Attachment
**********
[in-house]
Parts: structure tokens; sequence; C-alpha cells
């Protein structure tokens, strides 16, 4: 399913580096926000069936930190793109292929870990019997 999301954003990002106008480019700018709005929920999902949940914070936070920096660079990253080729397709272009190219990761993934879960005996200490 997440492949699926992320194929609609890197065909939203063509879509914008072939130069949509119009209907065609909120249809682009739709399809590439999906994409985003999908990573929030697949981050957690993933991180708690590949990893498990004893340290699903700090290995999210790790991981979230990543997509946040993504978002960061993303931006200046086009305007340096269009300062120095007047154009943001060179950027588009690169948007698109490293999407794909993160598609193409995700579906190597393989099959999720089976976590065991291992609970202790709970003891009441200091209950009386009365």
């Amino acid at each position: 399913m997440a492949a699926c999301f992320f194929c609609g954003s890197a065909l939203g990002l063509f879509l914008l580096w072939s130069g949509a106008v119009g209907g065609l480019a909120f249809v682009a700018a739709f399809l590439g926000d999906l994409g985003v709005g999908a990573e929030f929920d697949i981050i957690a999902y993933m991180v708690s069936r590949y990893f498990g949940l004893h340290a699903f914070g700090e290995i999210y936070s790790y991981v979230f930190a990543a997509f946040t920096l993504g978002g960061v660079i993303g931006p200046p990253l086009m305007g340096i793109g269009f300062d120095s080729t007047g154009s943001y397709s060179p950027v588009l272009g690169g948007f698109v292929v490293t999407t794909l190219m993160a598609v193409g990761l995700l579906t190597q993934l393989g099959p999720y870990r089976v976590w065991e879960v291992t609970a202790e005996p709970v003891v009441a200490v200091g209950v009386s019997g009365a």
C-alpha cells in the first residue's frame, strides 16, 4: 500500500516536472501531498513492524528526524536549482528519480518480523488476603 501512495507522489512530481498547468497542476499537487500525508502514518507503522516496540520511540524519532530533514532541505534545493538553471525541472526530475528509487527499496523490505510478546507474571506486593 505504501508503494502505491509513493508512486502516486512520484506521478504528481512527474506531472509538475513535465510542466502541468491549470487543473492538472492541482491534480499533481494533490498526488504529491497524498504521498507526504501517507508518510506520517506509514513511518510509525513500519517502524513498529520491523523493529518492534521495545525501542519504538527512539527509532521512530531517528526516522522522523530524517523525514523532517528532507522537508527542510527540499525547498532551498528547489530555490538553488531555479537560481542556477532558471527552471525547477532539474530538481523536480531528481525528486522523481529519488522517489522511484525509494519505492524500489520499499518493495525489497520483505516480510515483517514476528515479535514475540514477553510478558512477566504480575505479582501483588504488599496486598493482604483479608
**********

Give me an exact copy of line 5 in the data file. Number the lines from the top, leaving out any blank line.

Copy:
C-alpha cells in the first residue's frame, strides 16, 4: 500500500516536472501531498513492524528526524536549482528519480518480523488476603 501512495507522489512530481498547468497542476499537487500525508502514518507503522516496540520511540524519532530533514532541505534545493538553471525541472526530475528509487527499496523490505510478546507474571506486593 505504501508503494502505491509513493508512486502516486512520484506521478504528481512527474506531472509538475513535465510542466502541468491549470487543473492538472492541482491534480499533481494533490498526488504529491497524498504521498507526504501517507508518510506520517506509514513511518510509525513500519517502524513498529520491523523493529518492534521495545525501542519504538527512539527509532521512530531517528526516522522522523530524517523525514523532517528532507522537508527542510527540499525547498532551498528547489530555490538553488531555479537560481542556477532558471527552471525547477532539474530538481523536480531528481525528486522523481529519488522517489522511484525509494519505492524500489520499499518493495525489497520483505516480510515483517514476528515479535514475540514477553510478558512477566504480575505479582501483588504488599496486598493482604483479608